The American Dream in the Great Gatsby

Modern English and American Novel Course Title:
Course Instructor: Dr. Alaeddin Sadiq
Student Name: Huda Adnan Hassan

Idealism and death of the American Dream in the Great Gatsby by F. Scott Fitzgerald

Idealism, in philosophy, is any view that stresses the central role of the ideal or the spiritual in the interpretation of experience. It may hold that the world or reality exists essentially as spirit or consciousness, that abstractions and laws are more fundamental in reality than sensory things, or, at least, that whatever exists is known in dimensions that are chiefly mental—through and as ideas.

According to Merriam Webster dictionary, idealism is the attitude of a person who believes that it is possible to live according to very high standards of behavior and honesty.

The Great Gatsby is a novel about the passions of the idealistic Jay Gatsby. One place that Gatsby’s idealism fails him is in his vision of a perfect relationship. He envisions that life would be perfect if Daisy were to love him. His ideal woman would be true to him if only he could prove worthy of her. He does not consider the reality of Daisy’s marriage or how her husband will feel about the affair. Nor does he consider that Daisy may have trouble hiding her love.   Another thing in the relationship is that Gatsby does not have the ideal background he has invented. He has no wealthy family background or Oxford education. The source of his wealth is through dishonest means, associated with gambling and bootlegging. This illicit trade debases his utopian outlook. Daisy’s marriage first gets in the way of Gatsby’s perfect happiness and this indirectly leads to his violent death. Because of his criminal friends and his illegal connections, he is without mourners at his funeral. His partners all leave Gatsby and forget about him when he can no longer work for them. This was not the ideal vision that Gatsby had lived for.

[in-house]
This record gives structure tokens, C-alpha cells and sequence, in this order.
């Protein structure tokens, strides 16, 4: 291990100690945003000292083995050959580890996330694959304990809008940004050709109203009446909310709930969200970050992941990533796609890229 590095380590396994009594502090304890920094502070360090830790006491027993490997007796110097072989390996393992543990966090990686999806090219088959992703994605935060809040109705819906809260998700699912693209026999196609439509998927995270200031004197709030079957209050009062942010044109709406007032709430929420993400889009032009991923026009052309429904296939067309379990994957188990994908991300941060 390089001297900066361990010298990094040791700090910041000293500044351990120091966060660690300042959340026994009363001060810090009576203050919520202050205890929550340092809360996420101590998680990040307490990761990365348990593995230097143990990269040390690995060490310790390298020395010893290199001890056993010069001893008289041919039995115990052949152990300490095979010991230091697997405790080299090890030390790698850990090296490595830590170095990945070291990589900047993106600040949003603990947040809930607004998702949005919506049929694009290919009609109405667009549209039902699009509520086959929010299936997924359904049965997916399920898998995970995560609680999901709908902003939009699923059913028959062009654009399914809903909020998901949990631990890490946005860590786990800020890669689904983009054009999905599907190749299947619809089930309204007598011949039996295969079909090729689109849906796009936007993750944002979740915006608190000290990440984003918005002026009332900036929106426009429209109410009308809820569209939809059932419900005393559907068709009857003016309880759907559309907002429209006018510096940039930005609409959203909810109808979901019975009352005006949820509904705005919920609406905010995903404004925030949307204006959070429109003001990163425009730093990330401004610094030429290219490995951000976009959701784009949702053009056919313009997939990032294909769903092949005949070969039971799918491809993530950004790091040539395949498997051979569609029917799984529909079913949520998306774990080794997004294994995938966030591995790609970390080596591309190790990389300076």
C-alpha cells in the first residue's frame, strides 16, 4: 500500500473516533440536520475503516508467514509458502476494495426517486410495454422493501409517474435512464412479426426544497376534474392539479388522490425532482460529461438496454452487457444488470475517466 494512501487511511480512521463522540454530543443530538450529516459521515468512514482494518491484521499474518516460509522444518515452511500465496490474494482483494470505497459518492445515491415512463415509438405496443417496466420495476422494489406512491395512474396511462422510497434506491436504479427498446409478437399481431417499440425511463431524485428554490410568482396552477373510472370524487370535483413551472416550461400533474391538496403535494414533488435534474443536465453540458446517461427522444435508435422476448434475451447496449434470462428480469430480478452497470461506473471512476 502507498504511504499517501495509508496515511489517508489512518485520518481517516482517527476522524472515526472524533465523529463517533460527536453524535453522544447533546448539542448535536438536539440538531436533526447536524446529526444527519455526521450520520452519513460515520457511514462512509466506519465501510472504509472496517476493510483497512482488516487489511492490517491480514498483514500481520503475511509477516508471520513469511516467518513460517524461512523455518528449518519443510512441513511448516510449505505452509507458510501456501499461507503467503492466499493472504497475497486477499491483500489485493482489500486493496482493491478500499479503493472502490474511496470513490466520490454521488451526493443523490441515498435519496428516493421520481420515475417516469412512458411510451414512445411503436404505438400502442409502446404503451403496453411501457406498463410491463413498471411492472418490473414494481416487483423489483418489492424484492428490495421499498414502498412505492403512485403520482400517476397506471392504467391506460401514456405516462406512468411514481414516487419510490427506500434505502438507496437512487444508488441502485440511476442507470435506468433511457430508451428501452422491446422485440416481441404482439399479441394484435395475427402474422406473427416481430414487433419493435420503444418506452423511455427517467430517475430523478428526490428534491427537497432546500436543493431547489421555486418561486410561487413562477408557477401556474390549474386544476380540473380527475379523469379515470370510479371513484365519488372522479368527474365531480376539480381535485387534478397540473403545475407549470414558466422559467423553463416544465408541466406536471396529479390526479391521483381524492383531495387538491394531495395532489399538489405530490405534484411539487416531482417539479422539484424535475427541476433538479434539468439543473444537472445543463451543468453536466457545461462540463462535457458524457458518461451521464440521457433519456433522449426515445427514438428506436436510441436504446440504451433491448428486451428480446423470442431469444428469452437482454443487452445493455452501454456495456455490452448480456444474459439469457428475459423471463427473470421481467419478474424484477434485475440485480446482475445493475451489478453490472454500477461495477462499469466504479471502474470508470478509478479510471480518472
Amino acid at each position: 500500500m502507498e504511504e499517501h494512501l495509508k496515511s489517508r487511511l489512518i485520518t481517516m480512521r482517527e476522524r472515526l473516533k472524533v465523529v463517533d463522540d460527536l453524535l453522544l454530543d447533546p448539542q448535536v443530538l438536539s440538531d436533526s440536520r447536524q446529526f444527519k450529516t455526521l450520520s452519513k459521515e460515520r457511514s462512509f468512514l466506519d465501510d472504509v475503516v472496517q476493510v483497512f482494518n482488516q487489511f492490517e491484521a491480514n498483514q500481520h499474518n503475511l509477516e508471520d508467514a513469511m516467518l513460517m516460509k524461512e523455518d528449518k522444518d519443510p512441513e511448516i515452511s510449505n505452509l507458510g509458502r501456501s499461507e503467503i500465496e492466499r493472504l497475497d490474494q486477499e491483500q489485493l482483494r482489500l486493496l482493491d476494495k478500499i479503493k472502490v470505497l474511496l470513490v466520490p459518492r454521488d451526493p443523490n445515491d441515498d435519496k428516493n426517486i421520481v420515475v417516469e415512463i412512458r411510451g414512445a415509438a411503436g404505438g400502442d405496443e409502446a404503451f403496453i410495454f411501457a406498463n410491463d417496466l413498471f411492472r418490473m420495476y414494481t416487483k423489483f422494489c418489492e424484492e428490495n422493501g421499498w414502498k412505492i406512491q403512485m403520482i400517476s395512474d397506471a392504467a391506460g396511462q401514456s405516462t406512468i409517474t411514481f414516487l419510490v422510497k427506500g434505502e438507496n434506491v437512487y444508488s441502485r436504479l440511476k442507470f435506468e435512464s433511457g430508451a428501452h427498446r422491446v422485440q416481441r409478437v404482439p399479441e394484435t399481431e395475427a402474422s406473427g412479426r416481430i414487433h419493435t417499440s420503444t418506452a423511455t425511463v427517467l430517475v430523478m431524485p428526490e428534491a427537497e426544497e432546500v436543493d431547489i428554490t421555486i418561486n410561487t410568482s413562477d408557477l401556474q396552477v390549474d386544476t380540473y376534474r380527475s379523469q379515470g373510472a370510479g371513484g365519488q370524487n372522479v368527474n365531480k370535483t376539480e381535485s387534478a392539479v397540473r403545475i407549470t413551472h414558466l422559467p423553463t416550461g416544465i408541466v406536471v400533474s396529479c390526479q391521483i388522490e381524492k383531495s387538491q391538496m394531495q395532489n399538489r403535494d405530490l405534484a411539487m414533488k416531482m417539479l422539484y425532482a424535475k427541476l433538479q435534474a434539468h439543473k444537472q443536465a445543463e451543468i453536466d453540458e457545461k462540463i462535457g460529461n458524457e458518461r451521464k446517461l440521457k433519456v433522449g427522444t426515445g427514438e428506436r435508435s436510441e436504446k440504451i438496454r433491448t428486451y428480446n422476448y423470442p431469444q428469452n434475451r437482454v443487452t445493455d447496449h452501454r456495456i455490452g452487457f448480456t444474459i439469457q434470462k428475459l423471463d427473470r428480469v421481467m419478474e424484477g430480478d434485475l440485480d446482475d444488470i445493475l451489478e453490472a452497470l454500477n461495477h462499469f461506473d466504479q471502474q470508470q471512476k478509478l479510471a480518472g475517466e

Jay Gatsby of The Great Gatsby is an idealist. This holds...